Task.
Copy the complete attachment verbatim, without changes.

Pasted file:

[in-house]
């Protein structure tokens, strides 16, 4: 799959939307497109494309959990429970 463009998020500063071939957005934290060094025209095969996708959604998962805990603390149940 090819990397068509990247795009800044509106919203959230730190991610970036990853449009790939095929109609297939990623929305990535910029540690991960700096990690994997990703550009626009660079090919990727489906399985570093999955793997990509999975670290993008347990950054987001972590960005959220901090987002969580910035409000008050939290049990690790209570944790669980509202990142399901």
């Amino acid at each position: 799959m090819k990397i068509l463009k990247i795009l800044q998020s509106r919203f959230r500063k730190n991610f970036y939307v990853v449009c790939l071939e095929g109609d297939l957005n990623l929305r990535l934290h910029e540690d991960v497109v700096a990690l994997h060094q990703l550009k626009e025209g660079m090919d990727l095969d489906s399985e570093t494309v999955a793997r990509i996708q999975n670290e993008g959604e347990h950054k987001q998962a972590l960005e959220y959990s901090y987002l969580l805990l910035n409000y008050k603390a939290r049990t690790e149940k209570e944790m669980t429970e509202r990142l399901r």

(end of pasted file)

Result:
[in-house]
């Protein structure tokens, strides 16, 4: 799959939307497109494309959990429970 463009998020500063071939957005934290060094025209095969996708959604998962805990603390149940 090819990397068509990247795009800044509106919203959230730190991610970036990853449009790939095929109609297939990623929305990535910029540690991960700096990690994997990703550009626009660079090919990727489906399985570093999955793997990509999975670290993008347990950054987001972590960005959220901090987002969580910035409000008050939290049990690790209570944790669980509202990142399901």
């Amino acid at each position: 799959m090819k990397i068509l463009k990247i795009l800044q998020s509106r919203f959230r500063k730190n991610f970036y939307v990853v449009c790939l071939e095929g109609d297939l957005n990623l929305r990535l934290h910029e540690d991960v497109v700096a990690l994997h060094q990703l550009k626009e025209g660079m090919d990727l095969d489906s399985e570093t494309v999955a793997r990509i996708q999975n670290e993008g959604e347990h950054k987001q998962a972590l960005e959220y959990s901090y987002l969580l805990l910035n409000y008050k603390a939290r049990t690790e149940k209570e944790m669980t429970e509202r990142l399901r």